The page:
Words by Sean Moeller, Illustration by Johnnie Cluney, Sound engineering by Mike Gentry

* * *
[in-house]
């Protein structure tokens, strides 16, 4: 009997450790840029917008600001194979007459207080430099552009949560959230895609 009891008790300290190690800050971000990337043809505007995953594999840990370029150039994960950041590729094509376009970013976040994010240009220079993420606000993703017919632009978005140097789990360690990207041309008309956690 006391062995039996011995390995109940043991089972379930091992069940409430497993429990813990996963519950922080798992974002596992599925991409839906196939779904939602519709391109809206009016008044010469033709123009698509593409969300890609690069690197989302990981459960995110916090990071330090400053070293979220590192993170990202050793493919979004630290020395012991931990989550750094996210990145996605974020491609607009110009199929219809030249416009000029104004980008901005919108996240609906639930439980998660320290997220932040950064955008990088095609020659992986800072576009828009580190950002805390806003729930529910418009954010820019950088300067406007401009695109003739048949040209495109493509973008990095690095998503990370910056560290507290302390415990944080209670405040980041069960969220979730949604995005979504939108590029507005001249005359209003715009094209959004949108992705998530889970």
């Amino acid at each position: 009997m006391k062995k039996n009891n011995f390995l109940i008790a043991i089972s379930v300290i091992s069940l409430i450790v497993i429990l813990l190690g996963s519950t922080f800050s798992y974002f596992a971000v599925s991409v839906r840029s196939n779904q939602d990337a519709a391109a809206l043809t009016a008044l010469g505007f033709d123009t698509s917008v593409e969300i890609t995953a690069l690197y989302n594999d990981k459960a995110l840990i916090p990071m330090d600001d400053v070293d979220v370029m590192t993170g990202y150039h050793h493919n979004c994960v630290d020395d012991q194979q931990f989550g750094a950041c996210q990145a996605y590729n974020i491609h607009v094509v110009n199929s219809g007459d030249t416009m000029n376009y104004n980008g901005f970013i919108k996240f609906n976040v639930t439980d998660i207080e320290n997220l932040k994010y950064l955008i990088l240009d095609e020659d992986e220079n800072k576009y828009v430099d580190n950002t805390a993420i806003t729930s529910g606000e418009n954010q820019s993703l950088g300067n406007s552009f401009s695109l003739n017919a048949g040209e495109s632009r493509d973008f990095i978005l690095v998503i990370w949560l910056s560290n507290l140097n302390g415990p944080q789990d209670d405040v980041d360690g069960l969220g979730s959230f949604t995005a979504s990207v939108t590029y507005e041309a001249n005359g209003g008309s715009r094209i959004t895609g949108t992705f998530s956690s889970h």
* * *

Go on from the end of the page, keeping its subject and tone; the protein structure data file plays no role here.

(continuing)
Where this all comes from is foreign to me. This Brooklyn band called Suckers is an amalgamation of truly disparate proportions, settling us into a salty breeze with a fine drink in our hand and watching us blissfully wash clean away toward oblivion - an oblivion that they'd tag along with us to, it's just that they've got others to serve, others to send these ripples through. They wave at us from the sands on the land with huge watermelon wedge-shaped smiles on their faces, comfortably taking in the effects that they've just made. It's the way that they treat us, like guests, like their favorite guests, radiating out to us these confections free of any affectations or liabilities. It's as if they've gone to the trouble of doing all of the hard work that it would take for us to just relax, to just vegetate and still feel the stimulations abound - to have that happy medium of total escapism and a connection to the lovely parts of reality that you'd have no intention of chucking into the fire or the trash. The four songs from the young band's debut EP and the three new beauties recorded for the first time in this session are testament to all things that have wings, know how to use them and occasionally know how to get to the brink of being under-served and over-served. Suckers make music that is an elixir full of magical and mystical stuff that needs to be bulleting through your body, turning all of the light switches on, opening up all of the doors and windows and maybe helping whatever lurks inside of all of use violently and lustfully rip off all of their clothing. It's magnetic power and it feels like there's something very coveted in the core of it all, as if all of the plumage is eye candy and great eye candy at that, but we get drawn into the middle by some centrifugal force and this invisible vapor. The foursome makes sounds that are essentially relatives of some of the reasons why we get all flustered when thinking about other New Yorkers - New Yorkers by the names of Yeasayer, Animal Collective and TV On The Radio - bolstering them with new individualities and giving them striking new characteristics that make the resemblances more distant but lingering in the lineage or the thought waves. The songs are prisms, loaded with chambers and breaking light, diamond-encrusted glances and brisk autumn hues flirting with such euphoric joyousness that it penetrates into your head and heart like a speeding submarine. They sing about "twisted apple looks" and as the piano tinkles down and through your ears from one side to the other, it makes you think about pineapples and splashing your legs off the edge of a pier, losing all track of time, caught up in the simplicity of just being alive, thinking, "Really, how hard is this? It doesn't have to be." "Easychairs" and "Afterthoughts & TV" make you feel as if you are the hands that are squeezing fresh orange juice manually, holding the doomed pulp over the center of a glass and just working the liquid from the fruit's many tiny caves until it's completely dry and just rind. It feels happy. It feels as if we were all meant to be here, hearing, closing our eyes from the blinding brightness and just drifting off into this nice dreaminess. Lead singer Quinn Walker sings, "We'll find a simple way to talk/We'll find a way to turn it off," and it makes a person want to just unload, to just rid themselves of all of the weights and burdens break us down into the walking wounded and the soulless dogs that we usually look like. It makes us want to shed and finally be able to say that we know the right way to live.
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